So if you’re a policeman, if you’re a carpenter, if you’re a plumber, if you’re a social worker, if you’re a pastor, if you’re a doctor, it matters not. You just continue doing that - free, a day or two a week.

I have physcians now who are friends of mine that prescribe volunteering experiences as a therapy in lieu of antidepressants and tranquilizers. The secret of growing old with dignity is to be involved and be needed. …

So we say to the older person, we’ll sit down with you. We’ll do a soul scan. We’ll take a look at your developed talents, your undeveloped talents.

We’ll put you on a quick course of unfoldment and spiritual evolution - all free - and then we’d like you to come back. We have some houses that need to be painted. We have some houses that need to be replumbed. We have work that needs to be done. We have some kids that need mentors.

And some of you who are very specially adept at it, we’d like to make you deathing navigators.

One of the greatest unmet needs in our society is creating a high state of wellness in death.

I often say to my friends, “Die wherever you must but never in a hospital if you can help it. It’s the worst place to die.”

I was doing deathing with a patient some time ago, talking to him, and he was lingering. He said to me, “Why am I lingering? Why can’t I just die?”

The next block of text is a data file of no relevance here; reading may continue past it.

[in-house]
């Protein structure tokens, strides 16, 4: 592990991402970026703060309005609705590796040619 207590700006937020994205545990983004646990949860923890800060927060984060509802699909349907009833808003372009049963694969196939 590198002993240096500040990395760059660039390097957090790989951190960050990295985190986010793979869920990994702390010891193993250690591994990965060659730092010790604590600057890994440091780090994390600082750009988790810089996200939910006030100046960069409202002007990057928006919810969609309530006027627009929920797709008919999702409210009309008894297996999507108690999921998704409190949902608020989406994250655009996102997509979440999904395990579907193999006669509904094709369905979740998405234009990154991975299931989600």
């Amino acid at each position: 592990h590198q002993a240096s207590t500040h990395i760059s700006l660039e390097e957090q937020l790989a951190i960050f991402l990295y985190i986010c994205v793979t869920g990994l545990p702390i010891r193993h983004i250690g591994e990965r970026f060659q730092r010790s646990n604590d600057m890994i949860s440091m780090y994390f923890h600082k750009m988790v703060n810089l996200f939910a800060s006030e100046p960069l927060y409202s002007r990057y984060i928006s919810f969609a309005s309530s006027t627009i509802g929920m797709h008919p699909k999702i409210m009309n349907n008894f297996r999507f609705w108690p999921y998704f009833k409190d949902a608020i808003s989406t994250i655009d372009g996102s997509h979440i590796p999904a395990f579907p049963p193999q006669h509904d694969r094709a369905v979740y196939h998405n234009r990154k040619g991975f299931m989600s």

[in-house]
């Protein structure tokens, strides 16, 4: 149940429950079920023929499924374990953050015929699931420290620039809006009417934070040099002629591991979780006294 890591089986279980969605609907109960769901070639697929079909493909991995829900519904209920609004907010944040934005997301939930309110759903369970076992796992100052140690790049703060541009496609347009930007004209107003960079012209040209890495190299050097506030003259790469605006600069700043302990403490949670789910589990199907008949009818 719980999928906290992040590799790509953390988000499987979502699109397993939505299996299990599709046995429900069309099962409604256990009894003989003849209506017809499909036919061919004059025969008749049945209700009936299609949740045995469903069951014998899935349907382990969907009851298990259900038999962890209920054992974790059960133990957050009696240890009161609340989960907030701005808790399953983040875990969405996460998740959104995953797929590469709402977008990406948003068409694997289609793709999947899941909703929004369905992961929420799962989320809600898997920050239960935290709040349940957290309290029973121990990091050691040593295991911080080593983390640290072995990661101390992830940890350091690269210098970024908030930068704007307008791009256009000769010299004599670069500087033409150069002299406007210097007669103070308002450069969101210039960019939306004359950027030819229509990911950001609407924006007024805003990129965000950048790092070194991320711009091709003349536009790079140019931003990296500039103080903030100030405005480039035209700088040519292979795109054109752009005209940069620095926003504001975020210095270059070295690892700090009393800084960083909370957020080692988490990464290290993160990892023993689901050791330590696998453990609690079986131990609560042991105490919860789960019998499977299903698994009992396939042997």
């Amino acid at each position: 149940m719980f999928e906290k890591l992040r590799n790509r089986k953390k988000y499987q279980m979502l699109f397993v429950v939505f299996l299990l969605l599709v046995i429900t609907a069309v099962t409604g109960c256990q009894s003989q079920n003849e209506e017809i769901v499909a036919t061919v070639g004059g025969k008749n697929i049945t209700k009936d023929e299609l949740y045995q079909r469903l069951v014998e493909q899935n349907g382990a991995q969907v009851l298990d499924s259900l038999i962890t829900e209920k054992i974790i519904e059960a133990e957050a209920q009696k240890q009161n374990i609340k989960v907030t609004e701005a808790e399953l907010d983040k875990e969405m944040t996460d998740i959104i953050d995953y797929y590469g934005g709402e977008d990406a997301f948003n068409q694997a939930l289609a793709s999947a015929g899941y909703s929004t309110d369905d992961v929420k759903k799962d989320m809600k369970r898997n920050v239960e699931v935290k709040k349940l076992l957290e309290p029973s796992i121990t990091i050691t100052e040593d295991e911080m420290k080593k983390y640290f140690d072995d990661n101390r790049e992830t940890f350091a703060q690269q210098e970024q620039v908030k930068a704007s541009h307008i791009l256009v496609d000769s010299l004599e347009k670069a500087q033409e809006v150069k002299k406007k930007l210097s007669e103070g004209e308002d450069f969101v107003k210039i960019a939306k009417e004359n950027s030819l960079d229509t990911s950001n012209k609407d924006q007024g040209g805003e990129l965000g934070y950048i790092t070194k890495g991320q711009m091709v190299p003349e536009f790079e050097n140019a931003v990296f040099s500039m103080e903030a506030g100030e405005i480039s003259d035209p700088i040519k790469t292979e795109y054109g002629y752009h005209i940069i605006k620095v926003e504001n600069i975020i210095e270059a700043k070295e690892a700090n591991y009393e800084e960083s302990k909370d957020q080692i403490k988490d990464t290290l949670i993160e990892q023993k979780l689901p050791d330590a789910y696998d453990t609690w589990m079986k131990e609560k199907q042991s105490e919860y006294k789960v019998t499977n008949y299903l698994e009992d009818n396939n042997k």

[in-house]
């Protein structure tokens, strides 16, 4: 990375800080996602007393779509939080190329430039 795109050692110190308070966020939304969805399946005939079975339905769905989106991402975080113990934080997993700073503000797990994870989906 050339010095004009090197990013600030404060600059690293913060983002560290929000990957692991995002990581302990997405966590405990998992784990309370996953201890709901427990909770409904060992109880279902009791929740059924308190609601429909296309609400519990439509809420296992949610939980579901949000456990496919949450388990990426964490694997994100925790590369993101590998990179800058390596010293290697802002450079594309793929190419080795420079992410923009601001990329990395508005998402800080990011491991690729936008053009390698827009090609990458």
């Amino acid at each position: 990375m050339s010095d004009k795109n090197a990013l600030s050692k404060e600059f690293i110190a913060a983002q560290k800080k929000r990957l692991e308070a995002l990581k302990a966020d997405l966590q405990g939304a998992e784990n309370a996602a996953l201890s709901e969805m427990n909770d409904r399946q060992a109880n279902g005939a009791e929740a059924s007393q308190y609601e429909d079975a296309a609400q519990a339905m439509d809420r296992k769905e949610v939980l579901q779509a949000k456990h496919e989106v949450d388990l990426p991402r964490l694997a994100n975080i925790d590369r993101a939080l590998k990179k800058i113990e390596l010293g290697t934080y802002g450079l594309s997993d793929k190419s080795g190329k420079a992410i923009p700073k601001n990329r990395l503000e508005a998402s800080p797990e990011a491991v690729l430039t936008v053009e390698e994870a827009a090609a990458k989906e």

I said there are two reasons. One of them is you’re hooked up to a bunch of equipment in this ICU. It’s keeping you alive. But I said it couldn’t keep you alive in spite of yourself.

The other reason is you’ve got some unfinished business. You’ve got some forgiving to do. You’ve got a couple of things that need to be fixed before you leave.

And so we talked about that a little bit.

And I said then we’ve got another problem and the other problem is not only have you not packed your suitcase but you haven’ talked to me about your destination, and I wouldn’t want you to wander out of here confused.

So we need to talk a little bit about that. And I need to explain to you what dying feels like, and we need to practice it a little bit so you’ll be ready.

When he got to that point I was called in and he was well along in the process. He could still talk to me.

I told him I’m going to start talking to you and you’ll hear me and you’ll be able to respond for a while, but I want you to practice what we talked about, moving your consciousness, we’re going to start loosening it up a little bit because you’re getting ready to travel.

There’ll come a time when you can’t talk to me any more but you’ll still hear my voice. And I said then you’re going to see a very, very bright light and you’re going to see something that looks like a tunnel. And you’ll see me there with you, and you’ll see some other folks too, and I’m going to give you an introduction and then you must go on and I must stay. And he died a beautiful death.

You see, the sages always serve that function in traditional societies: birthing, deathing - the two gateways.

We have birthing midwives, why not deathing midwives? How come not death as celebration and graduation and a life well-lived?